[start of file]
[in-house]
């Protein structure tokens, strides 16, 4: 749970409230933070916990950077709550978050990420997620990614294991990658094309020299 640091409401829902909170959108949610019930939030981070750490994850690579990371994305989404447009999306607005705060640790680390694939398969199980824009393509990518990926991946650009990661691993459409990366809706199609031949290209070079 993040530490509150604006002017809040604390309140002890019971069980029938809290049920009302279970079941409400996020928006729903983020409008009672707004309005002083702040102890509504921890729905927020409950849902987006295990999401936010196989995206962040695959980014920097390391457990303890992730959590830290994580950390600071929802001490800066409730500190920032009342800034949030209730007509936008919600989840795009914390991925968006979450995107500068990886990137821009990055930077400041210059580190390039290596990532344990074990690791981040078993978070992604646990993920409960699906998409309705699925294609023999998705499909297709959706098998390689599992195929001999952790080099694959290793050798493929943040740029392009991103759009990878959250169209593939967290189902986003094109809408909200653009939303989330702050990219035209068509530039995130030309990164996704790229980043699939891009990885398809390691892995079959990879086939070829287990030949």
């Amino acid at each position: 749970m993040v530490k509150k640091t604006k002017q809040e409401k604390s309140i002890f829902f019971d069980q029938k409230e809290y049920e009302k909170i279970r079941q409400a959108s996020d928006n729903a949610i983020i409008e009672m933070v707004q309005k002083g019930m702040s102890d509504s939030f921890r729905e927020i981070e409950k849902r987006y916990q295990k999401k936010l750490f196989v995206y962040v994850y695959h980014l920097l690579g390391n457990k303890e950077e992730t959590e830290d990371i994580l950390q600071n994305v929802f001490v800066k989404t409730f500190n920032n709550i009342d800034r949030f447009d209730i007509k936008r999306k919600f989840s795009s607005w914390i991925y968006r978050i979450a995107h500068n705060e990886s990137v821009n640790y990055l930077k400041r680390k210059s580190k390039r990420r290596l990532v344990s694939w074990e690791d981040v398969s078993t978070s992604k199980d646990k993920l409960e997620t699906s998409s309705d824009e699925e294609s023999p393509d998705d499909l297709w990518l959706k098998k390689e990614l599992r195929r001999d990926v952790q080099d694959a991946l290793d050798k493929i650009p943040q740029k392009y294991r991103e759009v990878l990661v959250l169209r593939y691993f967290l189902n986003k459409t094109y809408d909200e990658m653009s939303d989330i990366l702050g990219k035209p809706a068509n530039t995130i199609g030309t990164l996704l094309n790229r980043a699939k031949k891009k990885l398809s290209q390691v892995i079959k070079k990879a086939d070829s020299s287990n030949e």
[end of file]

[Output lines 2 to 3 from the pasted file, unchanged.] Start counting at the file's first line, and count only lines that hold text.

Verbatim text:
């Protein structure tokens, strides 16, 4: 749970409230933070916990950077709550978050990420997620990614294991990658094309020299 640091409401829902909170959108949610019930939030981070750490994850690579990371994305989404447009999306607005705060640790680390694939398969199980824009393509990518990926991946650009990661691993459409990366809706199609031949290209070079 993040530490509150604006002017809040604390309140002890019971069980029938809290049920009302279970079941409400996020928006729903983020409008009672707004309005002083702040102890509504921890729905927020409950849902987006295990999401936010196989995206962040695959980014920097390391457990303890992730959590830290994580950390600071929802001490800066409730500190920032009342800034949030209730007509936008919600989840795009914390991925968006979450995107500068990886990137821009990055930077400041210059580190390039290596990532344990074990690791981040078993978070992604646990993920409960699906998409309705699925294609023999998705499909297709959706098998390689599992195929001999952790080099694959290793050798493929943040740029392009991103759009990878959250169209593939967290189902986003094109809408909200653009939303989330702050990219035209068509530039995130030309990164996704790229980043699939891009990885398809390691892995079959990879086939070829287990030949």
């Amino acid at each position: 749970m993040v530490k509150k640091t604006k002017q809040e409401k604390s309140i002890f829902f019971d069980q029938k409230e809290y049920e009302k909170i279970r079941q409400a959108s996020d928006n729903a949610i983020i409008e009672m933070v707004q309005k002083g019930m702040s102890d509504s939030f921890r729905e927020i981070e409950k849902r987006y916990q295990k999401k936010l750490f196989v995206y962040v994850y695959h980014l920097l690579g390391n457990k303890e950077e992730t959590e830290d990371i994580l950390q600071n994305v929802f001490v800066k989404t409730f500190n920032n709550i009342d800034r949030f447009d209730i007509k936008r999306k919600f989840s795009s607005w914390i991925y968006r978050i979450a995107h500068n705060e990886s990137v821009n640790y990055l930077k400041r680390k210059s580190k390039r990420r290596l990532v344990s694939w074990e690791d981040v398969s078993t978070s992604k199980d646990k993920l409960e997620t699906s998409s309705d824009e699925e294609s023999p393509d998705d499909l297709w990518l959706k098998k390689e990614l599992r195929r001999d990926v952790q080099d694959a991946l290793d050798k493929i650009p943040q740029k392009y294991r991103e759009v990878l990661v959250l169209r593939y691993f967290l189902n986003k459409t094109y809408d909200e990658m653009s939303d989330i990366l702050g990219k035209p809706a068509n530039t995130i199609g030309t990164l996704l094309n790229r980043a699939k031949k891009k990885l398809s290209q390691v892995i079959k070079k990879a086939d070829s020299s287990n030949e």